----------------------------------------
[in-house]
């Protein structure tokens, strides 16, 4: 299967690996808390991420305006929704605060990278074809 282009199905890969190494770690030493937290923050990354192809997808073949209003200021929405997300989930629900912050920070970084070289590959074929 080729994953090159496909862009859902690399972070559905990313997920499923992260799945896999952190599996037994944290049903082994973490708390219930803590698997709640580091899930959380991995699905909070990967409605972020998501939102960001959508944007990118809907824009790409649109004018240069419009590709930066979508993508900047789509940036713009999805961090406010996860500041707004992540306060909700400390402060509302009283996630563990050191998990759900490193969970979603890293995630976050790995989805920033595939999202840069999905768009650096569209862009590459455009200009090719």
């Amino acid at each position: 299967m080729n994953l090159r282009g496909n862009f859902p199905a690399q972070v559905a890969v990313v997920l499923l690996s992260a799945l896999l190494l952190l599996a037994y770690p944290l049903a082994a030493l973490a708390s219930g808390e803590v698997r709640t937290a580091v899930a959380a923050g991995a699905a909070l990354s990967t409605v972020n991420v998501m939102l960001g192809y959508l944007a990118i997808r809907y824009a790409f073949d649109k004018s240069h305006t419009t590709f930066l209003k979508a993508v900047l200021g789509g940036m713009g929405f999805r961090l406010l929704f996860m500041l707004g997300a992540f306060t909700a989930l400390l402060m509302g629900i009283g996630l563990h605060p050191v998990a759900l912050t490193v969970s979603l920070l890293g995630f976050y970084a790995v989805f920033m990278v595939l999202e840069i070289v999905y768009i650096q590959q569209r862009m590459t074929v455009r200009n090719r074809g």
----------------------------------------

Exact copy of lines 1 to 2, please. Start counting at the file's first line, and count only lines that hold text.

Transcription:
[in-house]
């Protein structure tokens, strides 16, 4: 299967690996808390991420305006929704605060990278074809 282009199905890969190494770690030493937290923050990354192809997808073949209003200021929405997300989930629900912050920070970084070289590959074929 080729994953090159496909862009859902690399972070559905990313997920499923992260799945896999952190599996037994944290049903082994973490708390219930803590698997709640580091899930959380991995699905909070990967409605972020998501939102960001959508944007990118809907824009790409649109004018240069419009590709930066979508993508900047789509940036713009999805961090406010996860500041707004992540306060909700400390402060509302009283996630563990050191998990759900490193969970979603890293995630976050790995989805920033595939999202840069999905768009650096569209862009590459455009200009090719």